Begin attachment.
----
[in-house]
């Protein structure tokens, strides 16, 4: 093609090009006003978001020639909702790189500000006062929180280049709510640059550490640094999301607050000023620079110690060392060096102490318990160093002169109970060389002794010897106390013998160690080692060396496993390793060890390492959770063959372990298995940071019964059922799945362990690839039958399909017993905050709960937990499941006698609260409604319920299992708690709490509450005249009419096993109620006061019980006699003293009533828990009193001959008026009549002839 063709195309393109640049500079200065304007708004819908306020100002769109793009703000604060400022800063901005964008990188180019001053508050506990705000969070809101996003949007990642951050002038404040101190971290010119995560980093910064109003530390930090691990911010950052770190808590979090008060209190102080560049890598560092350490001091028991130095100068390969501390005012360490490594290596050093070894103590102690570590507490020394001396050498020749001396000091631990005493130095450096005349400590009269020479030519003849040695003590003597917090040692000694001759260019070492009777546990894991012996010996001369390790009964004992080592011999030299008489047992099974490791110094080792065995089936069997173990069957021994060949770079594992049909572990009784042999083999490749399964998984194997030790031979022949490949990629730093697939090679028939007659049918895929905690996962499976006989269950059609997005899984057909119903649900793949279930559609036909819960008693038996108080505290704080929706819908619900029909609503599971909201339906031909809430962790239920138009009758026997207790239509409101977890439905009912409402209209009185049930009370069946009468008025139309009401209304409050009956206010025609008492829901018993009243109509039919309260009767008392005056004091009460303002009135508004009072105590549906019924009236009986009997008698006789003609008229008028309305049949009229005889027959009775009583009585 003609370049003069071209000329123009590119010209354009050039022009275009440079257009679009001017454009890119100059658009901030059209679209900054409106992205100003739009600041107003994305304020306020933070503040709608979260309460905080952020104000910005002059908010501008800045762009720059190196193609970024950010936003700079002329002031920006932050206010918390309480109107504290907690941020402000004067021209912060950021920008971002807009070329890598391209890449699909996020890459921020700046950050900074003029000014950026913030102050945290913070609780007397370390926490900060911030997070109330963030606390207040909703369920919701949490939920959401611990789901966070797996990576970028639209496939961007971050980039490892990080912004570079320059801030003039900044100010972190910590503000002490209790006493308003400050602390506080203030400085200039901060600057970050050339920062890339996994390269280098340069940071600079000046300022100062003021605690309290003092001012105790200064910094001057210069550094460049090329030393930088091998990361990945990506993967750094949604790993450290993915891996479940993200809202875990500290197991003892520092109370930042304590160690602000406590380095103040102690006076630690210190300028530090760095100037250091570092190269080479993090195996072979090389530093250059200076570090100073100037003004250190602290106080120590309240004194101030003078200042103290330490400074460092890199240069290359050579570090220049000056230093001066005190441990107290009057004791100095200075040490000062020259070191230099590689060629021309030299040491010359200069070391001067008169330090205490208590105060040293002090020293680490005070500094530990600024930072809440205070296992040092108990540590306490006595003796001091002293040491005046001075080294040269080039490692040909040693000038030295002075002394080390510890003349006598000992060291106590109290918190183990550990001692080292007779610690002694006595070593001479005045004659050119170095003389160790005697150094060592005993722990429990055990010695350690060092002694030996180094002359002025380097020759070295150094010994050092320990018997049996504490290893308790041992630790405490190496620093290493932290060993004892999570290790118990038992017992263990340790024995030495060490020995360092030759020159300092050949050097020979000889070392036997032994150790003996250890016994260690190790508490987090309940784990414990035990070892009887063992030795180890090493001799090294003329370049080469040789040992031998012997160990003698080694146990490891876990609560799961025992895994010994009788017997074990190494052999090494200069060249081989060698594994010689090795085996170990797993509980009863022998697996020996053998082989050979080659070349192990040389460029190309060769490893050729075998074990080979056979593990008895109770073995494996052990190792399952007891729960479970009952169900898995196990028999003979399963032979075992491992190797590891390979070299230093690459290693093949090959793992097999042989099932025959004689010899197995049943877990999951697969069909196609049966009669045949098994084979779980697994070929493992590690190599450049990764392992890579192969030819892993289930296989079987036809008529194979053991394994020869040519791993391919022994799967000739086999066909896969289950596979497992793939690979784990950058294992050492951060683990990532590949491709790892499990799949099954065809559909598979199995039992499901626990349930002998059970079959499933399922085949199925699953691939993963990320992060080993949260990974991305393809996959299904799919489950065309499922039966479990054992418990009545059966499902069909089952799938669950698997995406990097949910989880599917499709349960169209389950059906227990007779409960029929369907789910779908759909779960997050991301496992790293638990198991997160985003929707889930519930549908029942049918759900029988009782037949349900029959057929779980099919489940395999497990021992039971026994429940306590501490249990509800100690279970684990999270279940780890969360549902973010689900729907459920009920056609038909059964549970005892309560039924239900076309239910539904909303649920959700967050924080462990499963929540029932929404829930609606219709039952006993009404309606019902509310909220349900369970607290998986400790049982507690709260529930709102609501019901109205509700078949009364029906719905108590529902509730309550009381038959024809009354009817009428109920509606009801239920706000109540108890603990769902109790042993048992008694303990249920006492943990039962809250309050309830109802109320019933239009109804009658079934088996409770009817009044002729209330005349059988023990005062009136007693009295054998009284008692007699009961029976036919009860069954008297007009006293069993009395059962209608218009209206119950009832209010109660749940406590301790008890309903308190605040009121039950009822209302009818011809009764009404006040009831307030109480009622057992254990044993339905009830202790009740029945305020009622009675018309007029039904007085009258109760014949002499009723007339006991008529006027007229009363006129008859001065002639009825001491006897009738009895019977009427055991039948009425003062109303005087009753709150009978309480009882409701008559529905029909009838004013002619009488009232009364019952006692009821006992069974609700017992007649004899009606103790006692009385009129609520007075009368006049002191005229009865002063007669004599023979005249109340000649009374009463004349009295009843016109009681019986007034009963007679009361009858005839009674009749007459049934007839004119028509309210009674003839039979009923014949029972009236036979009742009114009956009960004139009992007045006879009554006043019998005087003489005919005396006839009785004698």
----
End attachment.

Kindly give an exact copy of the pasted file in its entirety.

[in-house]
């Protein structure tokens, strides 16, 4: 093609090009006003978001020639909702790189500000006062929180280049709510640059550490640094999301607050000023620079110690060392060096102490318990160093002169109970060389002794010897106390013998160690080692060396496993390793060890390492959770063959372990298995940071019964059922799945362990690839039958399909017993905050709960937990499941006698609260409604319920299992708690709490509450005249009419096993109620006061019980006699003293009533828990009193001959008026009549002839 063709195309393109640049500079200065304007708004819908306020100002769109793009703000604060400022800063901005964008990188180019001053508050506990705000969070809101996003949007990642951050002038404040101190971290010119995560980093910064109003530390930090691990911010950052770190808590979090008060209190102080560049890598560092350490001091028991130095100068390969501390005012360490490594290596050093070894103590102690570590507490020394001396050498020749001396000091631990005493130095450096005349400590009269020479030519003849040695003590003597917090040692000694001759260019070492009777546990894991012996010996001369390790009964004992080592011999030299008489047992099974490791110094080792065995089936069997173990069957021994060949770079594992049909572990009784042999083999490749399964998984194997030790031979022949490949990629730093697939090679028939007659049918895929905690996962499976006989269950059609997005899984057909119903649900793949279930559609036909819960008693038996108080505290704080929706819908619900029909609503599971909201339906031909809430962790239920138009009758026997207790239509409101977890439905009912409402209209009185049930009370069946009468008025139309009401209304409050009956206010025609008492829901018993009243109509039919309260009767008392005056004091009460303002009135508004009072105590549906019924009236009986009997008698006789003609008229008028309305049949009229005889027959009775009583009585 003609370049003069071209000329123009590119010209354009050039022009275009440079257009679009001017454009890119100059658009901030059209679209900054409106992205100003739009600041107003994305304020306020933070503040709608979260309460905080952020104000910005002059908010501008800045762009720059190196193609970024950010936003700079002329002031920006932050206010918390309480109107504290907690941020402000004067021209912060950021920008971002807009070329890598391209890449699909996020890459921020700046950050900074003029000014950026913030102050945290913070609780007397370390926490900060911030997070109330963030606390207040909703369920919701949490939920959401611990789901966070797996990576970028639209496939961007971050980039490892990080912004570079320059801030003039900044100010972190910590503000002490209790006493308003400050602390506080203030400085200039901060600057970050050339920062890339996994390269280098340069940071600079000046300022100062003021605690309290003092001012105790200064910094001057210069550094460049090329030393930088091998990361990945990506993967750094949604790993450290993915891996479940993200809202875990500290197991003892520092109370930042304590160690602000406590380095103040102690006076630690210190300028530090760095100037250091570092190269080479993090195996072979090389530093250059200076570090100073100037003004250190602290106080120590309240004194101030003078200042103290330490400074460092890199240069290359050579570090220049000056230093001066005190441990107290009057004791100095200075040490000062020259070191230099590689060629021309030299040491010359200069070391001067008169330090205490208590105060040293002090020293680490005070500094530990600024930072809440205070296992040092108990540590306490006595003796001091002293040491005046001075080294040269080039490692040909040693000038030295002075002394080390510890003349006598000992060291106590109290918190183990550990001692080292007779610690002694006595070593001479005045004659050119170095003389160790005697150094060592005993722990429990055990010695350690060092002694030996180094002359002025380097020759070295150094010994050092320990018997049996504490290893308790041992630790405490190496620093290493932290060993004892999570290790118990038992017992263990340790024995030495060490020995360092030759020159300092050949050097020979000889070392036997032994150790003996250890016994260690190790508490987090309940784990414990035990070892009887063992030795180890090493001799090294003329370049080469040789040992031998012997160990003698080694146990490891876990609560799961025992895994010994009788017997074990190494052999090494200069060249081989060698594994010689090795085996170990797993509980009863022998697996020996053998082989050979080659070349192990040389460029190309060769490893050729075998074990080979056979593990008895109770073995494996052990190792399952007891729960479970009952169900898995196990028999003979399963032979075992491992190797590891390979070299230093690459290693093949090959793992097999042989099932025959004689010899197995049943877990999951697969069909196609049966009669045949098994084979779980697994070929493992590690190599450049990764392992890579192969030819892993289930296989079987036809008529194979053991394994020869040519791993391919022994799967000739086999066909896969289950596979497992793939690979784990950058294992050492951060683990990532590949491709790892499990799949099954065809559909598979199995039992499901626990349930002998059970079959499933399922085949199925699953691939993963990320992060080993949260990974991305393809996959299904799919489950065309499922039966479990054992418990009545059966499902069909089952799938669950698997995406990097949910989880599917499709349960169209389950059906227990007779409960029929369907789910779908759909779960997050991301496992790293638990198991997160985003929707889930519930549908029942049918759900029988009782037949349900029959057929779980099919489940395999497990021992039971026994429940306590501490249990509800100690279970684990999270279940780890969360549902973010689900729907459920009920056609038909059964549970005892309560039924239900076309239910539904909303649920959700967050924080462990499963929540029932929404829930609606219709039952006993009404309606019902509310909220349900369970607290998986400790049982507690709260529930709102609501019901109205509700078949009364029906719905108590529902509730309550009381038959024809009354009817009428109920509606009801239920706000109540108890603990769902109790042993048992008694303990249920006492943990039962809250309050309830109802109320019933239009109804009658079934088996409770009817009044002729209330005349059988023990005062009136007693009295054998009284008692007699009961029976036919009860069954008297007009006293069993009395059962209608218009209206119950009832209010109660749940406590301790008890309903308190605040009121039950009822209302009818011809009764009404006040009831307030109480009622057992254990044993339905009830202790009740029945305020009622009675018309007029039904007085009258109760014949002499009723007339006991008529006027007229009363006129008859001065002639009825001491006897009738009895019977009427055991039948009425003062109303005087009753709150009978309480009882409701008559529905029909009838004013002619009488009232009364019952006692009821006992069974609700017992007649004899009606103790006692009385009129609520007075009368006049002191005229009865002063007669004599023979005249109340000649009374009463004349009295009843016109009681019986007034009963007679009361009858005839009674009749007459049934007839004119028509309210009674003839039979009923014949029972009236036979009742009114009956009960004139009992007045006879009554006043019998005087003489005919005396006839009785004698």